The Core Beliefs of Teachers

By Susan Black

A teacher says the core beliefs she wrote as a student at Lewis and Clark College in Portland, Ore., have changed considerably now that she’s taught for six years.

Before becoming an elementary teacher, her beliefs about teaching were high-minded and idealistic. She imagined a picture-perfect classroom, cooperative children, and flawless lessons.

Her greatest challenge has been coming to grips with “the chaos that goes on in schools.” She admits that her idealism has slipped several notches and that she sometimes feels disillusioned. She’s especially dismayed that her school seems to squelch children’s “freshness, creativity, and intuition.”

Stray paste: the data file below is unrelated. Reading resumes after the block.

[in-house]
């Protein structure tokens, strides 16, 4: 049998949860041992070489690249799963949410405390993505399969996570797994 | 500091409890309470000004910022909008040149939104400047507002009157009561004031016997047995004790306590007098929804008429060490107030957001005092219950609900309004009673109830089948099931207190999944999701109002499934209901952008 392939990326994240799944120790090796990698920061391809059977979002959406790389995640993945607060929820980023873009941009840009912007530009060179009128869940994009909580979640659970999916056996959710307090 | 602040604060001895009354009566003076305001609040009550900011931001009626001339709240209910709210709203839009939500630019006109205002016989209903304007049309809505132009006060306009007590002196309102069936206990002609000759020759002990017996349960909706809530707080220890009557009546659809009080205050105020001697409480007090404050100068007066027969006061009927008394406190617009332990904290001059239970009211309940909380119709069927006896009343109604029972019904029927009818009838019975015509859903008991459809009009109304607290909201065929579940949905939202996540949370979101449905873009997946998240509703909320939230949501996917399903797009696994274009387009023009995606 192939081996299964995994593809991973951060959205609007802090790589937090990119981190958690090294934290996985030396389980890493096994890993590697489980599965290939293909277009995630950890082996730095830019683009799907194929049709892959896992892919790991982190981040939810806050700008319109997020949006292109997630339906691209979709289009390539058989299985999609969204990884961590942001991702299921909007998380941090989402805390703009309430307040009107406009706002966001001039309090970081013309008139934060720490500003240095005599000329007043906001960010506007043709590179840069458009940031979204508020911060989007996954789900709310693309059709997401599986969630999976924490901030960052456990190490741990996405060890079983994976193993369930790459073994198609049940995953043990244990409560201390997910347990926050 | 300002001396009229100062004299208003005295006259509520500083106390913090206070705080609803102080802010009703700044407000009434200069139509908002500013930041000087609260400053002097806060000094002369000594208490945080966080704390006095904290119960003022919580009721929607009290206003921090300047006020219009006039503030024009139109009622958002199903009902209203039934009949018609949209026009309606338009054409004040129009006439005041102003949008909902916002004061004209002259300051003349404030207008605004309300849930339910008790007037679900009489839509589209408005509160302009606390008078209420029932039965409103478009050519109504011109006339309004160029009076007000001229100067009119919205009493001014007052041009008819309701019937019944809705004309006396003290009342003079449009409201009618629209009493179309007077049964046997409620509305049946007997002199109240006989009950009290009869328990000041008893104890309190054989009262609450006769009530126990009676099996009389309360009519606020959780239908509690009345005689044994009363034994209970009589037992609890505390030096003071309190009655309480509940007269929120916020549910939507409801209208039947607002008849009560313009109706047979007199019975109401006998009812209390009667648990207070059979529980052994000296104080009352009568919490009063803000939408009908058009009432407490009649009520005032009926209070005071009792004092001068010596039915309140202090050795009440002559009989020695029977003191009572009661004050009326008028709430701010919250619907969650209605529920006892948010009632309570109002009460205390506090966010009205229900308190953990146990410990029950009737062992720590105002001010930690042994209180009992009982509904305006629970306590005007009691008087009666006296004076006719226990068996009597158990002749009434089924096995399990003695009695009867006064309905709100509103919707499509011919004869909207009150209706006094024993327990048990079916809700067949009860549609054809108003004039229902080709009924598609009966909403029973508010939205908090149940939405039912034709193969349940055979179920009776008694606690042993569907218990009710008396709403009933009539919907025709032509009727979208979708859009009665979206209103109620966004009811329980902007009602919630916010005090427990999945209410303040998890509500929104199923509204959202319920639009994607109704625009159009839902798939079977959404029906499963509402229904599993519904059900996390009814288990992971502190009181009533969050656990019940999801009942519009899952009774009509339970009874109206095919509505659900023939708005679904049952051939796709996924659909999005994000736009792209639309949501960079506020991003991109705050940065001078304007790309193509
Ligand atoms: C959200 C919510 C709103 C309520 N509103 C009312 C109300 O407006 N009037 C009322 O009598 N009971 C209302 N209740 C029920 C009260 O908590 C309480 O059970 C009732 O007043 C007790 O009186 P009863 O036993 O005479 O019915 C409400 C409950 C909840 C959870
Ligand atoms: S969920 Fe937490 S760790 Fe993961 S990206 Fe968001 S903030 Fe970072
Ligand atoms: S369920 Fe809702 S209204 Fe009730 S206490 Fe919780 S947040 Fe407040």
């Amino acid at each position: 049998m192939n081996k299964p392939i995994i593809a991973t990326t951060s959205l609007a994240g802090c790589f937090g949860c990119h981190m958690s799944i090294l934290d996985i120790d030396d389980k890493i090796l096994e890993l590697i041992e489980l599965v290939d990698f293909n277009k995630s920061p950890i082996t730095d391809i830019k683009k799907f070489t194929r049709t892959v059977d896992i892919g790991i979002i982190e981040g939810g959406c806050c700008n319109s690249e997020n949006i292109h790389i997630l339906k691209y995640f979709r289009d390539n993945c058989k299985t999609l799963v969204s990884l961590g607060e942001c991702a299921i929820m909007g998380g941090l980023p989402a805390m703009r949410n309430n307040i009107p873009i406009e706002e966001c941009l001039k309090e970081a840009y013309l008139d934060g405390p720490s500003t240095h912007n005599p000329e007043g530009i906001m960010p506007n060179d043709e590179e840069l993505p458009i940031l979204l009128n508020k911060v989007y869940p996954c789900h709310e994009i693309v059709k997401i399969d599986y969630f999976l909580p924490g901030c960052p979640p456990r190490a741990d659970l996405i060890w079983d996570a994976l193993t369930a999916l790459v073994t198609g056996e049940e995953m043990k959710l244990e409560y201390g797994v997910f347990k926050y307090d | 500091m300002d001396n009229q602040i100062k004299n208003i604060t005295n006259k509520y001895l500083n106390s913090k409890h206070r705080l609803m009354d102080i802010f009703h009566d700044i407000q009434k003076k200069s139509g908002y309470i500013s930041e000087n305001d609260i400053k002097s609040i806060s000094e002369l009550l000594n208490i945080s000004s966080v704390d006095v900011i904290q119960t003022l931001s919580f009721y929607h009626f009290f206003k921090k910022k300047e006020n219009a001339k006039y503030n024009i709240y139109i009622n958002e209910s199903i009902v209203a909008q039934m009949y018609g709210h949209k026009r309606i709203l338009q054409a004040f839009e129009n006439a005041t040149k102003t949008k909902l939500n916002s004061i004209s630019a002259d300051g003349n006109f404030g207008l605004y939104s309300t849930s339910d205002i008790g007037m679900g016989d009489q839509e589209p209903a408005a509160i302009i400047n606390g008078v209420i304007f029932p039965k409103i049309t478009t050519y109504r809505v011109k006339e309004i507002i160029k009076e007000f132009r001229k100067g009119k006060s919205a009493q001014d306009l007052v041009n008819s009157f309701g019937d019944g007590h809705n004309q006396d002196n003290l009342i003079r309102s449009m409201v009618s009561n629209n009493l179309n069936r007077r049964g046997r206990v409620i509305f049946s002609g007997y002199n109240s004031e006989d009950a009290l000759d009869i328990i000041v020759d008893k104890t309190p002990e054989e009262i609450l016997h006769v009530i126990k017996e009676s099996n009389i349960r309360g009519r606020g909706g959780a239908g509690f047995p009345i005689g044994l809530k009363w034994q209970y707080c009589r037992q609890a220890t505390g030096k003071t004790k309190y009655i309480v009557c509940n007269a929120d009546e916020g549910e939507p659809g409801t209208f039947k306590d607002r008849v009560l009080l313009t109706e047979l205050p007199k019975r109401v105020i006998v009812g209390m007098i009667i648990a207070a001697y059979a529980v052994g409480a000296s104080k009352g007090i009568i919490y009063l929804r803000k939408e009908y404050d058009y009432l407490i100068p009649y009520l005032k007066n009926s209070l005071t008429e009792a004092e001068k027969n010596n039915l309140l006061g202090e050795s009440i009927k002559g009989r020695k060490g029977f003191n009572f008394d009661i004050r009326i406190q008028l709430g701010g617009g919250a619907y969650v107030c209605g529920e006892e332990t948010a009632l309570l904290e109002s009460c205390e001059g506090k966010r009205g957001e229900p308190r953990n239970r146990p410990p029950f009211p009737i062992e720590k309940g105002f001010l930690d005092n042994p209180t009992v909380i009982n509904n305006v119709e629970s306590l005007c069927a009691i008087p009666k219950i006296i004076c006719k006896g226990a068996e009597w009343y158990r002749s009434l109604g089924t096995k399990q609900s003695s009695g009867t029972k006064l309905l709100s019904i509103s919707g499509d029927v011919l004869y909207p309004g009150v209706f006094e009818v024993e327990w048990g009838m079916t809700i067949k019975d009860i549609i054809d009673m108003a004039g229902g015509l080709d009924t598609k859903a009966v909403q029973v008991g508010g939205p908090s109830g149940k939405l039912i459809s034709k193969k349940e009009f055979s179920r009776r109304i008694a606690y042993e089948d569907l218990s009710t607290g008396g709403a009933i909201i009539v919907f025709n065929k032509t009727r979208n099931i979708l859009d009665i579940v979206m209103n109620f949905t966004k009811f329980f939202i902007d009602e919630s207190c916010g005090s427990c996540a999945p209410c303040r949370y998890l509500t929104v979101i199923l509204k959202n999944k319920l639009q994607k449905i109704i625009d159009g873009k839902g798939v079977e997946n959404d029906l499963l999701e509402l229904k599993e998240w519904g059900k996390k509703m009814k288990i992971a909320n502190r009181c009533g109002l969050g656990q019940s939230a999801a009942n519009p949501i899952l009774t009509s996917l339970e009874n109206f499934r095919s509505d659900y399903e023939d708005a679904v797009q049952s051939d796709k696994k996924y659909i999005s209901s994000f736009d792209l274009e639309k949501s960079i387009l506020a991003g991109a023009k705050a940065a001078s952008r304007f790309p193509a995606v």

She recently wrote a collection of new core beliefs that reflect her growing experience. For instance, she says, teachers shouldn’t interrupt children while they’re thinking and working, and teachers should earn, not demand, students’ respect.

This young teacher’s new beliefs are spirited, and they reveal her growing understanding of children and how they learn. She’s counting on her core beliefs to help her through the occasional days that end in “confusion and heartache.” 

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